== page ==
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The Airmen's Stories - F/O R G A Barclay

 

Richard George Arthur Barclay was born at Upper Norwood, Surrey on 7th December 1919 and grew up at the rectory at Great Holland, near Frinton-on-Sea, Essex, where his father, the Rev GA Barclay, was the incumbent until 1939, when he moved to the living at Cromer, Norfolk.

They were related to the banking family. CT Studd, maternal grandfather of RGA Barclay, had played cricket for Middlesex and England.

He was educated at Stowe School and then went to Trinity College, Cambridge to read Economics and Law.

In 1938 he joined the University Air Squadron and was commissioned in the RAFVR in June 1939.

Called up in October, Barclay went to 3 ITW Hastings on 8th November 1939. He began his RAF flying training at Cranwell on 1st January 1940 and with this completed he was then posted to No. 1 School of Army Co-operation on 2nd June.

Eight days later he moved to 5 OTU Aston Down to convert to Hurricanes and on 23rd June he joined 249 Squadron at Leconfield.

On 2nd September 1940 Barclay damaged a Me110, on the 7th he shot down a Me109 and damaged a Do17 and a He111, on the 15th he shot down a Do17, probably destroyed two others and damaged a fourth, on the 18th probably destroyed a He111, on the 19th shared a Ju88 and on the 27th claimed a Me109 and a Ju88 destroyed.

 

 

During the attack on Ju88’s on that day, Barclay, in Hurricane V6622, was shot down south of London and made a forced-landing at West Malling. He got a probable Me109 on 15th October, two probable Me109’s on 7th November and shared another on the 14th.

He was awarded the DFC (gazetted 26th November 1940).

On 29th November 1940 Barclay was shot down by a Me109 and wounded in the ankle, legs and elbow. He spent two months in hospital and did not return to 249 until March 1941.

In describing the events of 29th November he wrote that he had landed in an apple orchard and '...the usual crowd came running up and put me in a car. I was taken to Pembury Hospital [near Tunbridge Wells] in high spirits and very excited. Nasty hole in ankle whence came nose of cannon shell..'.

He was operated on that evening.

He was posted to 52 OTU Debden as an instructor on 7th May. Three months later he joined 611 Squadron at Hornchurch as a Flight Commander.

During a sweep over St Omer on 20th September 1941, Barclay was attacked by Me109’s and his engine damaged. He forced-landed at Buyschoeure after breaking high tension cables. With the help of the French Resistance he crossed the Spanish Frontier, arriving in Barcelona on 7th November. He reached the British Embassy, left for Gibraltar on 7th December and arrived back in the UK two days later.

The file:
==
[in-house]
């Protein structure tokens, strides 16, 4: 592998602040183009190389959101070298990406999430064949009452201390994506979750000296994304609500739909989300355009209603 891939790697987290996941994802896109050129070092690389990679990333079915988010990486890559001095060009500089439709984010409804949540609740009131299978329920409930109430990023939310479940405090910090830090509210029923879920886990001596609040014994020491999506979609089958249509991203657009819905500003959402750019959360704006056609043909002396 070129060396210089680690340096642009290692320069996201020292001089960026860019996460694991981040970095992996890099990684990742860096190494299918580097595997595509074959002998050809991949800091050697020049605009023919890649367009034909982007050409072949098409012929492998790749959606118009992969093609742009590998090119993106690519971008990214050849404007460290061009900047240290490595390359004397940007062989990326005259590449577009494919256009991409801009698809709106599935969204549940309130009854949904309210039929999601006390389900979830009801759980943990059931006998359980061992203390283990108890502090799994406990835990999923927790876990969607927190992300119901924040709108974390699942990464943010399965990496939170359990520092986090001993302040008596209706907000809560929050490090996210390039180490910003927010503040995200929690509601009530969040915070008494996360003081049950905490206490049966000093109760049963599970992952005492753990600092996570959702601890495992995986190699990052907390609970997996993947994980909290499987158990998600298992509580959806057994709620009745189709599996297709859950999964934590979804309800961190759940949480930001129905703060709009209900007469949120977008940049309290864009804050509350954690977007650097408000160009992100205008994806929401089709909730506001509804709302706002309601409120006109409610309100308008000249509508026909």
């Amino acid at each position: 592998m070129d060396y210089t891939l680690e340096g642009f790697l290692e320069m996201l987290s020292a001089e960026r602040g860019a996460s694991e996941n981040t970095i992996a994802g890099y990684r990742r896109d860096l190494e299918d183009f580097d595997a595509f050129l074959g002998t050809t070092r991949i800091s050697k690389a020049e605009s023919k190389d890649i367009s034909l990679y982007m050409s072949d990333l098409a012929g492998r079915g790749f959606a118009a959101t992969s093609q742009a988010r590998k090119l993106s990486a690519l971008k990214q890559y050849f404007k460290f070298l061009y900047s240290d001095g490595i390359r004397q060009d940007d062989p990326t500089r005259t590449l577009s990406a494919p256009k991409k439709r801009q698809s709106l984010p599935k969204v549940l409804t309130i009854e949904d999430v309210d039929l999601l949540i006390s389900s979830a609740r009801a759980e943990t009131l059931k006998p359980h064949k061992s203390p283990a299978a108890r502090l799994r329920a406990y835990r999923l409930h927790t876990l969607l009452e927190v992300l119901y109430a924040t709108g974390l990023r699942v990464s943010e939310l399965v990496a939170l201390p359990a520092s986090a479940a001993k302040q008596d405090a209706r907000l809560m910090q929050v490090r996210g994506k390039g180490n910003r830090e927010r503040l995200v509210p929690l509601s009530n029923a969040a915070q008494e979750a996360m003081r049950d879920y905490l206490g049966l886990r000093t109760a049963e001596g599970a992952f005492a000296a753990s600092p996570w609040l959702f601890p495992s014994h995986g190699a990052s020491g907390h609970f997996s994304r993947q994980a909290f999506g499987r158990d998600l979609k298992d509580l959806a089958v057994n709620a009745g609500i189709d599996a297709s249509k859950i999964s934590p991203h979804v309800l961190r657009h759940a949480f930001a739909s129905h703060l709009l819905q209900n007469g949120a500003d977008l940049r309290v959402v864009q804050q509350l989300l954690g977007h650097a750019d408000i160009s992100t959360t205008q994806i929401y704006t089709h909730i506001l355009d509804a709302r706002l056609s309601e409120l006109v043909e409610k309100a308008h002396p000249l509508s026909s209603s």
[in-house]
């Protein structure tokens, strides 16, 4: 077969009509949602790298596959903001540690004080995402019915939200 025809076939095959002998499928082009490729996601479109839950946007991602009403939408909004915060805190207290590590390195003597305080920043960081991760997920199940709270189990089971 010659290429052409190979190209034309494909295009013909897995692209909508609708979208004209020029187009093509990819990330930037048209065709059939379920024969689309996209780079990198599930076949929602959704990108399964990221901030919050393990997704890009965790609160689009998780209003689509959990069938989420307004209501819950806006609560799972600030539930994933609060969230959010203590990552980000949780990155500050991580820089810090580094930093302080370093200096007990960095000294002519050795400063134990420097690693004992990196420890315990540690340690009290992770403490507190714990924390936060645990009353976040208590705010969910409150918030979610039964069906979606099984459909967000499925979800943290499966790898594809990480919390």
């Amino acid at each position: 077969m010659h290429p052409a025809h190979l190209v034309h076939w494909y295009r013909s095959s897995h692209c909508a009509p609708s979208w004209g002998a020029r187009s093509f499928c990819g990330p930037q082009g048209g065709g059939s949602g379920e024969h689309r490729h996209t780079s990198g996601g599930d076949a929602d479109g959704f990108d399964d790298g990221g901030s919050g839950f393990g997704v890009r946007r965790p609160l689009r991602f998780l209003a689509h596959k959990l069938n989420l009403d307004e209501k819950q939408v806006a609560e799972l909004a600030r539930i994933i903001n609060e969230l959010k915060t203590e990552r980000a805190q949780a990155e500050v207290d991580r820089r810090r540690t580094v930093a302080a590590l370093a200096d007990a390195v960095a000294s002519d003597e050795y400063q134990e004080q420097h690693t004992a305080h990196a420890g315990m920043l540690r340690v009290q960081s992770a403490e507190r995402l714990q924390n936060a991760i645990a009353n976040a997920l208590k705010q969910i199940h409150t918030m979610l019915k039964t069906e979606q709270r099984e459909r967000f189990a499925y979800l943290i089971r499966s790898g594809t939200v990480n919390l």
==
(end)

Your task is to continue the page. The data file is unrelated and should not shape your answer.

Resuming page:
After a short attachment to HQ Fighter Command, Barclay was posted to HQ 9 Group as Tactics Officer. On 4th April 1942 he was given command of 601 Squadron, then about to go to the Middle East. The squadron embarked at Liverpool on 10th April in HMT K6 (SS Rangitata) and reached Port Tewfik on 4th June, having gone via South Africa and Aden.

Barclay did not get a chance to lead 601. He went to command 238 Squadron at Amriya from 2nd July 1942.

On the 16th he shot down a Me109. In the afternoon of 17th July he destroyed a Ju87.

In the early evening he led 238 on a patrol of the Alamein area acting as top cover for 274 Squadron. As 238 moved to attack some Ju87’s it was jumped by Me109’s and Barclay was shot down and killed, possibly by Leutnant Werner Schroer of III/JG27.

Barclay is buried in the El Alamein Cemetery and he is commemorated on a plaque in Cromer Parish Church, where his father was vicar from 1939 to 1946.

Barclay’s elder brother, Lieutenant GC Barclay, died on 5th May 1944 serving with the 2nd Battalion, Royal Norfolk Regiment. He is buried in Kohima War Cemetery, India.

 

 

 

His portrait was made by Eric Kennington (above).


 

 

 

 

 

 

 

Alamein photographs courtesy of Colonel C R Romberg RA, British Embassy Cairo

 

 


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